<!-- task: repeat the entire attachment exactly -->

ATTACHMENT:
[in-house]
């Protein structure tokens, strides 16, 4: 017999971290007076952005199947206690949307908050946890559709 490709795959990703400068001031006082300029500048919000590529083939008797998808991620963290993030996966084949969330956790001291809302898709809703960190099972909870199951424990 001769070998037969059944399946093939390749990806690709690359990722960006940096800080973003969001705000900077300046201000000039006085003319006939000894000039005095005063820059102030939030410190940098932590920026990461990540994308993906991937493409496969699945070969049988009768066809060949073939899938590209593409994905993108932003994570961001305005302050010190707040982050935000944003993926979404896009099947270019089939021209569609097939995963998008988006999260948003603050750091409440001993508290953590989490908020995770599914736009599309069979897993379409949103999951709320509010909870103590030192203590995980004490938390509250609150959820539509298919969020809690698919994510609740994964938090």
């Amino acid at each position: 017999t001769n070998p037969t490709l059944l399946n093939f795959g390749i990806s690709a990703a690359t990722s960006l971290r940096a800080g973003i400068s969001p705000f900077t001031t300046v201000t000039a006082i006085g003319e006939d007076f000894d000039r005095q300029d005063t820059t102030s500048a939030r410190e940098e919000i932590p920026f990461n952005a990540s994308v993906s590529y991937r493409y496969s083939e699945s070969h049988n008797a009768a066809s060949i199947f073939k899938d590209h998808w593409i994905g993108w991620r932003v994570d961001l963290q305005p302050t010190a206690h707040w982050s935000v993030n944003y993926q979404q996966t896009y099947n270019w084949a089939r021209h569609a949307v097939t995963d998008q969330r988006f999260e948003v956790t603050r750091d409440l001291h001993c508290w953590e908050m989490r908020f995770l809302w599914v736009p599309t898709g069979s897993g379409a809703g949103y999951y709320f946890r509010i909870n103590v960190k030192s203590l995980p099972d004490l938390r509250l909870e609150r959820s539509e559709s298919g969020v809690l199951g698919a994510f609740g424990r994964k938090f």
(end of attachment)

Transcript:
[in-house]
């Protein structure tokens, strides 16, 4: 017999971290007076952005199947206690949307908050946890559709 490709795959990703400068001031006082300029500048919000590529083939008797998808991620963290993030996966084949969330956790001291809302898709809703960190099972909870199951424990 001769070998037969059944399946093939390749990806690709690359990722960006940096800080973003969001705000900077300046201000000039006085003319006939000894000039005095005063820059102030939030410190940098932590920026990461990540994308993906991937493409496969699945070969049988009768066809060949073939899938590209593409994905993108932003994570961001305005302050010190707040982050935000944003993926979404896009099947270019089939021209569609097939995963998008988006999260948003603050750091409440001993508290953590989490908020995770599914736009599309069979897993379409949103999951709320509010909870103590030192203590995980004490938390509250609150959820539509298919969020809690698919994510609740994964938090």
């Amino acid at each position: 017999t001769n070998p037969t490709l059944l399946n093939f795959g390749i990806s690709a990703a690359t990722s960006l971290r940096a800080g973003i400068s969001p705000f900077t001031t300046v201000t000039a006082i006085g003319e006939d007076f000894d000039r005095q300029d005063t820059t102030s500048a939030r410190e940098e919000i932590p920026f990461n952005a990540s994308v993906s590529y991937r493409y496969s083939e699945s070969h049988n008797a009768a066809s060949i199947f073939k899938d590209h998808w593409i994905g993108w991620r932003v994570d961001l963290q305005p302050t010190a206690h707040w982050s935000v993030n944003y993926q979404q996966t896009y099947n270019w084949a089939r021209h569609a949307v097939t995963d998008q969330r988006f999260e948003v956790t603050r750091d409440l001291h001993c508290w953590e908050m989490r908020f995770l809302w599914v736009p599309t898709g069979s897993g379409a809703g949103y999951y709320f946890r509010i909870n103590v960190k030192s203590l995980p099972d004490l938390r509250l909870e609150r959820s539509e559709s298919g969020v809690l199951g698919a994510f609740g424990r994964k938090f």